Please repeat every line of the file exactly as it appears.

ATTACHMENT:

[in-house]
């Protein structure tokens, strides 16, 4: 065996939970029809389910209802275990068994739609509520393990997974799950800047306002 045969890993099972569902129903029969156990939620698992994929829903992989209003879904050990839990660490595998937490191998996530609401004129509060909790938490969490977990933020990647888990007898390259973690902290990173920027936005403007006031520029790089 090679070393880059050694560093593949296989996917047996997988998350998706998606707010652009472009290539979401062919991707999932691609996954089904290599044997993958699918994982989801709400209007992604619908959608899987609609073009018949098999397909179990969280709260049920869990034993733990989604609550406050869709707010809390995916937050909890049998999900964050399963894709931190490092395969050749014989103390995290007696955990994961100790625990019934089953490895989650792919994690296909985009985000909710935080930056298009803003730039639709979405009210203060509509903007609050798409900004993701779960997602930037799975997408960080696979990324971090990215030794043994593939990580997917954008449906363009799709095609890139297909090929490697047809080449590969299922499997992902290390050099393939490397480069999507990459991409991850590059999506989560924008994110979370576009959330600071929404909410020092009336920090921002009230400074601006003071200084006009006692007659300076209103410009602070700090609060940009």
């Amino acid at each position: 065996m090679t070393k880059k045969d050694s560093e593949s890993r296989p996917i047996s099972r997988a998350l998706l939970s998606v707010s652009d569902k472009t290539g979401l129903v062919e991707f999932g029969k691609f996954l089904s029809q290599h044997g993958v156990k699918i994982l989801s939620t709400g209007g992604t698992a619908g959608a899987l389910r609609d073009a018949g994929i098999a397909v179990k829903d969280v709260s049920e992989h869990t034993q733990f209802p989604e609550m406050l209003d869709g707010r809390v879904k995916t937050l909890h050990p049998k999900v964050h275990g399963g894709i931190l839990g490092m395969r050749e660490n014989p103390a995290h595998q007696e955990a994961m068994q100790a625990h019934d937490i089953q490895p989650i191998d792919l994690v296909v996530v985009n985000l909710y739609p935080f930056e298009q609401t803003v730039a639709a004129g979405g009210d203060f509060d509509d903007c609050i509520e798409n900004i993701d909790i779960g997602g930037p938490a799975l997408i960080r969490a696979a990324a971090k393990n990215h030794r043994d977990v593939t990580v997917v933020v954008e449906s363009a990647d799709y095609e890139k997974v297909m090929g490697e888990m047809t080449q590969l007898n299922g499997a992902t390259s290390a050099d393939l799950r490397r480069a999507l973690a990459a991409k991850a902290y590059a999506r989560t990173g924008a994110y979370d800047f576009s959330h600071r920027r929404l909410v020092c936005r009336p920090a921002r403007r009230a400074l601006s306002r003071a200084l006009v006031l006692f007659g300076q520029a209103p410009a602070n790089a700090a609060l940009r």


[in-house]
């Protein structure tokens, strides 16, 4: 065996939970029809389910209802275990068994739609509520393990997974799950800047306002 045969890993099972569902129903029969156990939620698992994929829903992989209003879904050990839990660490595998937490191998996530609401004129509060909790938490969490977990933020990647888990007898390259973690902290990173920027936005403007006031520029790089 090679070393880059050694560093593949296989996917047996997988998350998706998606707010652009472009290539979401062919991707999932691609996954089904290599044997993958699918994982989801709400209007992604619908959608899987609609073009018949098999397909179990969280709260049920869990034993733990989604609550406050869709707010809390995916937050909890049998999900964050399963894709931190490092395969050749014989103390995290007696955990994961100790625990019934089953490895989650792919994690296909985009985000909710935080930056298009803003730039639709979405009210203060509509903007609050798409900004993701779960997602930037799975997408960080696979990324971090990215030794043994593939990580997917954008449906363009799709095609890139297909090929490697047809080449590969299922499997992902290390050099393939490397480069999507990459991409991850590059999506989560924008994110979370576009959330600071929404909410020092009336920090921002009230400074601006003071200084006009006692007659300076209103410009602070700090609060940009």
């Amino acid at each position: 065996m090679t070393k880059k045969d050694s560093e593949s890993r296989p996917i047996s099972r997988a998350l998706l939970s998606v707010s652009d569902k472009t290539g979401l129903v062919e991707f999932g029969k691609f996954l089904s029809q290599h044997g993958v156990k699918i994982l989801s939620t709400g209007g992604t698992a619908g959608a899987l389910r609609d073009a018949g994929i098999a397909v179990k829903d969280v709260s049920e992989h869990t034993q733990f209802p989604e609550m406050l209003d869709g707010r809390v879904k995916t937050l909890h050990p049998k999900v964050h275990g399963g894709i931190l839990g490092m395969r050749e660490n014989p103390a995290h595998q007696e955990a994961m068994q100790a625990h019934d937490i089953q490895p989650i191998d792919l994690v296909v996530v985009n985000l909710y739609p935080f930056e298009q609401t803003v730039a639709a004129g979405g009210d203060f509060d509509d903007c609050i509520e798409n900004i993701d909790i779960g997602g930037p938490a799975l997408i960080r969490a696979a990324a971090k393990n990215h030794r043994d977990v593939t990580v997917v933020v954008e449906s363009a990647d799709y095609e890139k997974v297909m090929g490697e888990m047809t080449q590969l007898n299922g499997a992902t390259s290390a050099d393939l799950r490397r480069a999507l973690a990459a991409k991850a902290y590059a999506r989560t990173g924008a994110y979370d800047f576009s959330h600071r920027r929404l909410v020092c936005r009336p920090a921002r403007r009230a400074l601006s306002r003071a200084l006009v006031l006692f007659g300076q520029a209103p410009a602070n790089a700090a609060l940009r």